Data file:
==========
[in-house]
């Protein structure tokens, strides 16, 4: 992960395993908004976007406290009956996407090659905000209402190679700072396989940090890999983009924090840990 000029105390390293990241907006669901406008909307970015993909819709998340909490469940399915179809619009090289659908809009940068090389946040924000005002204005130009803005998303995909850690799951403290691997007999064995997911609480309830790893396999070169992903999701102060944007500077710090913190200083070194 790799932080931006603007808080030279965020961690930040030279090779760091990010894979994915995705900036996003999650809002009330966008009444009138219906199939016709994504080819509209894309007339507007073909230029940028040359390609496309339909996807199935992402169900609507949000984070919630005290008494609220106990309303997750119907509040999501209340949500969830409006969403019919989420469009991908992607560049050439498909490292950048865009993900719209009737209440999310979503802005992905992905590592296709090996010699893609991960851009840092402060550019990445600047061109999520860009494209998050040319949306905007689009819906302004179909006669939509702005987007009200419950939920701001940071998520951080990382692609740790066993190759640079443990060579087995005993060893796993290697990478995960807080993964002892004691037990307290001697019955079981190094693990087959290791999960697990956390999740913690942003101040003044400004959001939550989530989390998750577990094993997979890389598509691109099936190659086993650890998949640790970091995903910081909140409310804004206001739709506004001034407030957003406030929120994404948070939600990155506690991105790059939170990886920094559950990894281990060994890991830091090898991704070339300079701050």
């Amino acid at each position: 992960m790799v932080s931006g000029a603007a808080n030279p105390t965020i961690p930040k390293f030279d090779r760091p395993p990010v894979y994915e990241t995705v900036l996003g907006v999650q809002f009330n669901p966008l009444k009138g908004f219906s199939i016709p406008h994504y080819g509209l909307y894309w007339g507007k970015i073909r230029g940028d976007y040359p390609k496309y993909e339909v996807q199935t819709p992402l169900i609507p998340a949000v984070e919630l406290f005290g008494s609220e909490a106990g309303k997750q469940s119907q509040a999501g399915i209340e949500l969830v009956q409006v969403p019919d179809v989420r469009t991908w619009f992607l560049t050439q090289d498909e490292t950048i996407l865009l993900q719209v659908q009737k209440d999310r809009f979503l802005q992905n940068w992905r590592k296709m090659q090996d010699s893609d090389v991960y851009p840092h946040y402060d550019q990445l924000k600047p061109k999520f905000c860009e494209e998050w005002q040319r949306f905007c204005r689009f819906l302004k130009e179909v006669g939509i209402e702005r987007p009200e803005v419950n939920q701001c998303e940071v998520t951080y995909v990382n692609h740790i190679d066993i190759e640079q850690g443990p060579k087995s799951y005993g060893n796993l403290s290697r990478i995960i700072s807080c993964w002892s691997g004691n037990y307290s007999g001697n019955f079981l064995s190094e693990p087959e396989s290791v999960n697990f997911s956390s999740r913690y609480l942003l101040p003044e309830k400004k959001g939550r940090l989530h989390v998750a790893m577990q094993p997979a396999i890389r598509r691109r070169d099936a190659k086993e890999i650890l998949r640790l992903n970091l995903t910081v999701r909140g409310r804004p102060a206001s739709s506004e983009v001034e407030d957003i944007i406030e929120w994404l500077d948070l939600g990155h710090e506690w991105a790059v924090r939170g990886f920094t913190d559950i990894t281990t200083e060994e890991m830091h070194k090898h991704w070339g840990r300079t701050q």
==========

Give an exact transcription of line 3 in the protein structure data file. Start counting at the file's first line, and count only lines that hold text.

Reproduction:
């Amino acid at each position: 992960m790799v932080s931006g000029a603007a808080n030279p105390t965020i961690p930040k390293f030279d090779r760091p395993p990010v894979y994915e990241t995705v900036l996003g907006v999650q809002f009330n669901p966008l009444k009138g908004f219906s199939i016709p406008h994504y080819g509209l909307y894309w007339g507007k970015i073909r230029g940028d976007y040359p390609k496309y993909e339909v996807q199935t819709p992402l169900i609507p998340a949000v984070e919630l406290f005290g008494s609220e909490a106990g309303k997750q469940s119907q509040a999501g399915i209340e949500l969830v009956q409006v969403p019919d179809v989420r469009t991908w619009f992607l560049t050439q090289d498909e490292t950048i996407l865009l993900q719209v659908q009737k209440d999310r809009f979503l802005q992905n940068w992905r590592k296709m090659q090996d010699s893609d090389v991960y851009p840092h946040y402060d550019q990445l924000k600047p061109k999520f905000c860009e494209e998050w005002q040319r949306f905007c204005r689009f819906l302004k130009e179909v006669g939509i209402e702005r987007p009200e803005v419950n939920q701001c998303e940071v998520t951080y995909v990382n692609h740790i190679d066993i190759e640079q850690g443990p060579k087995s799951y005993g060893n796993l403290s290697r990478i995960i700072s807080c993964w002892s691997g004691n037990y307290s007999g001697n019955f079981l064995s190094e693990p087959e396989s290791v999960n697990f997911s956390s999740r913690y609480l942003l101040p003044e309830k400004k959001g939550r940090l989530h989390v998750a790893m577990q094993p997979a396999i890389r598509r691109r070169d099936a190659k086993e890999i650890l998949r640790l992903n970091l995903t910081v999701r909140g409310r804004p102060a206001s739709s506004e983009v001034e407030d957003i944007i406030e929120w994404l500077d948070l939600g990155h710090e506690w991105a790059v924090r939170g990886f920094t913190d559950i990894t281990t200083e060994e890991m830091h070194k090898h991704w070339g840990r300079t701050q």